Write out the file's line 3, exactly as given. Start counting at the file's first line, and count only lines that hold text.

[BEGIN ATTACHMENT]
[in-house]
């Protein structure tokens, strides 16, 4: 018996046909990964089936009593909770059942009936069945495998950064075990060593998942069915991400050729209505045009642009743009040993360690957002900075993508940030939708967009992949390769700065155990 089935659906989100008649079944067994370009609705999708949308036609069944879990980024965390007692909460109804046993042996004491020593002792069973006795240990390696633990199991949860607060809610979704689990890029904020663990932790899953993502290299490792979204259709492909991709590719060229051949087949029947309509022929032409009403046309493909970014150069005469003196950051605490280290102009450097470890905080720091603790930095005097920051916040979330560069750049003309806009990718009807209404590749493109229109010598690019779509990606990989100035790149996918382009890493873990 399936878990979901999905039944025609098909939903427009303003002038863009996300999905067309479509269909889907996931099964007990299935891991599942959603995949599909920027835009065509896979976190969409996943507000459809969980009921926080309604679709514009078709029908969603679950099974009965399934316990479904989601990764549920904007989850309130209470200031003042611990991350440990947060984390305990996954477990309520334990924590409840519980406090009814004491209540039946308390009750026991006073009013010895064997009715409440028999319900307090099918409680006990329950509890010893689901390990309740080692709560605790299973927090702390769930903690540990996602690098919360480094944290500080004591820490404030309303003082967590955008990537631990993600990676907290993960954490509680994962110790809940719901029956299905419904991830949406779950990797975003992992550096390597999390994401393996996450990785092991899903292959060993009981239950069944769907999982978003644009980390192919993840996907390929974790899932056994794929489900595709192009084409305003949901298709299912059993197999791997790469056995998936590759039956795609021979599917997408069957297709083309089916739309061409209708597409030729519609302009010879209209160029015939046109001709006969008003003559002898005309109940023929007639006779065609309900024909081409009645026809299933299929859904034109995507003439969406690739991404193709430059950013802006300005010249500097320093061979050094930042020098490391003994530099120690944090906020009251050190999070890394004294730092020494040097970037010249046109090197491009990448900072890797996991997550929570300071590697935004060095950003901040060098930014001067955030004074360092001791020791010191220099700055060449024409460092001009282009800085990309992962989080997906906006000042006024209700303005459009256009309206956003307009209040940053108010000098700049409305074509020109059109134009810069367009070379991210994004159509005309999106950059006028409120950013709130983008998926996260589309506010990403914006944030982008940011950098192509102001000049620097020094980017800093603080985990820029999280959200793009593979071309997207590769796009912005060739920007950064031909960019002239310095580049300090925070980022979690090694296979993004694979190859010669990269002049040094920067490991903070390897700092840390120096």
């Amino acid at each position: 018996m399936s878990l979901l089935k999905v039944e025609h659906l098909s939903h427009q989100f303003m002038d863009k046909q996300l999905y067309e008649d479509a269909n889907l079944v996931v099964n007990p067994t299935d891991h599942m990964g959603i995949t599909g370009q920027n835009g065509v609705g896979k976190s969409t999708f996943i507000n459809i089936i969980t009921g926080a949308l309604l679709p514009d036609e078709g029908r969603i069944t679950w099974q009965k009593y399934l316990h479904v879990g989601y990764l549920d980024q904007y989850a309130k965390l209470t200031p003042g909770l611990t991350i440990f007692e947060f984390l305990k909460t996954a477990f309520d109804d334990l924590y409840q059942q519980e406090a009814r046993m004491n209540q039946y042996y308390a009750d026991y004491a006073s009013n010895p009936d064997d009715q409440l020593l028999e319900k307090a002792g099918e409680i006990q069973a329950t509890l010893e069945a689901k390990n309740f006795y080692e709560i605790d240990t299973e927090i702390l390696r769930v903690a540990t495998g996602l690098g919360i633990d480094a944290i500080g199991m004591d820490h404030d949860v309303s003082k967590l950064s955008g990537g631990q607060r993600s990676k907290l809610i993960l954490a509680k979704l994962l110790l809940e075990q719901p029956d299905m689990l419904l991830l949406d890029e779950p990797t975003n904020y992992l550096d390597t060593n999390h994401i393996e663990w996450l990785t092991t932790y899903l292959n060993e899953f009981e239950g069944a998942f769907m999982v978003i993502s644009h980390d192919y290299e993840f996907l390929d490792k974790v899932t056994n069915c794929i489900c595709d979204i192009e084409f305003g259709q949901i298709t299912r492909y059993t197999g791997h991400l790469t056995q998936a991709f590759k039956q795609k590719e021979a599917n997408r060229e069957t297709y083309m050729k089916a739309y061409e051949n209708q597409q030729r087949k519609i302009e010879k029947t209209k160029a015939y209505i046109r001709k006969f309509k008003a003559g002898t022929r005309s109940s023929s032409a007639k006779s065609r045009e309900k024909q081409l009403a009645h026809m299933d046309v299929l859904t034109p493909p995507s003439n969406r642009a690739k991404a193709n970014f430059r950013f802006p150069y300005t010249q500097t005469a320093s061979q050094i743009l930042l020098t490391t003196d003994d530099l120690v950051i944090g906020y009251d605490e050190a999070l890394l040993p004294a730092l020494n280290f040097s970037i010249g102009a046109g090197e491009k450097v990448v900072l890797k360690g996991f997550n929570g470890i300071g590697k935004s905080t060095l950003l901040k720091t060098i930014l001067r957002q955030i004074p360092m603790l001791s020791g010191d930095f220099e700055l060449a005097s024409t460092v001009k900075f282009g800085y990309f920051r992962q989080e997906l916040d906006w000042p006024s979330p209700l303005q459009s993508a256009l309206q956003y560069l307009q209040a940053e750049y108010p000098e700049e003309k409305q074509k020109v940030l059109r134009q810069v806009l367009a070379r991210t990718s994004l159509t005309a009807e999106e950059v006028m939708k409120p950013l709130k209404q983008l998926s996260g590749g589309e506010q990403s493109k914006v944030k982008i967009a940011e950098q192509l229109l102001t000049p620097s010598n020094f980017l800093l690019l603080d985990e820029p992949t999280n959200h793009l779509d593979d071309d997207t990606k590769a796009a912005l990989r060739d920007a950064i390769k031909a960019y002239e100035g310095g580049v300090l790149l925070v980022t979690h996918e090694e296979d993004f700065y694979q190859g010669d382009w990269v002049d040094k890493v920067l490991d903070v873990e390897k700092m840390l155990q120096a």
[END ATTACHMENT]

């Amino acid at each position: 018996m399936s878990l979901l089935k999905v039944e025609h659906l098909s939903h427009q989100f303003m002038d863009k046909q996300l999905y067309e008649d479509a269909n889907l079944v996931v099964n007990p067994t299935d891991h599942m990964g959603i995949t599909g370009q920027n835009g065509v609705g896979k976190s969409t999708f996943i507000n459809i089936i969980t009921g926080a949308l309604l679709p514009d036609e078709g029908r969603i069944t679950w099974q009965k009593y399934l316990h479904v879990g989601y990764l549920d980024q904007y989850a309130k965390l209470t200031p003042g909770l611990t991350i440990f007692e947060f984390l305990k909460t996954a477990f309520d109804d334990l924590y409840q059942q519980e406090a009814r046993m004491n209540q039946y042996y308390a009750d026991y004491a006073s009013n010895p009936d064997d009715q409440l020593l028999e319900k307090a002792g099918e409680i006990q069973a329950t509890l010893e069945a689901k390990n309740f006795y080692e709560i605790d240990t299973e927090i702390l390696r769930v903690a540990t495998g996602l690098g919360i633990d480094a944290i500080g199991m004591d820490h404030d949860v309303s003082k967590l950064s955008g990537g631990q607060r993600s990676k907290l809610i993960l954490a509680k979704l994962l110790l809940e075990q719901p029956d299905m689990l419904l991830l949406d890029e779950p990797t975003n904020y992992l550096d390597t060593n999390h994401i393996e663990w996450l990785t092991t932790y899903l292959n060993e899953f009981e239950g069944a998942f769907m999982v978003i993502s644009h980390d192919y290299e993840f996907l390929d490792k974790v899932t056994n069915c794929i489900c595709d979204i192009e084409f305003g259709q949901i298709t299912r492909y059993t197999g791997h991400l790469t056995q998936a991709f590759k039956q795609k590719e021979a599917n997408r060229e069957t297709y083309m050729k089916a739309y061409e051949n209708q597409q030729r087949k519609i302009e010879k029947t209209k160029a015939y209505i046109r001709k006969f309509k008003a003559g002898t022929r005309s109940s023929s032409a007639k006779s065609r045009e309900k024909q081409l009403a009645h026809m299933d046309v299929l859904t034109p493909p995507s003439n969406r642009a690739k991404a193709n970014f430059r950013f802006p150069y300005t010249q500097t005469a320093s061979q050094i743009l930042l020098t490391t003196d003994d530099l120690v950051i944090g906020y009251d605490e050190a999070l890394l040993p004294a730092l020494n280290f040097s970037i010249g102009a046109g090197e491009k450097v990448v900072l890797k360690g996991f997550n929570g470890i300071g590697k935004s905080t060095l950003l901040k720091t060098i930014l001067r957002q955030i004074p360092m603790l001791s020791g010191d930095f220099e700055l060449a005097s024409t460092v001009k900075f282009g800085y990309f920051r992962q989080e997906l916040d906006w000042p006024s979330p209700l303005q459009s993508a256009l309206q956003y560069l307009q209040a940053e750049y108010p000098e700049e003309k409305q074509k020109v940030l059109r134009q810069v806009l367009a070379r991210t990718s994004l159509t005309a009807e999106e950059v006028m939708k409120p950013l709130k209404q983008l998926s996260g590749g589309e506010q990403s493109k914006v944030k982008i967009a940011e950098q192509l229109l102001t000049p620097s010598n020094f980017l800093l690019l603080d985990e820029p992949t999280n959200h793009l779509d593979d071309d997207t990606k590769a796009a912005l990989r060739d920007a950064i390769k031909a960019y002239e100035g310095g580049v300090l790149l925070v980022t979690h996918e090694e296979d993004f700065y694979q190859g010669d382009w990269v002049d040094k890493v920067l490991d903070v873990e390897k700092m840390l155990q120096a």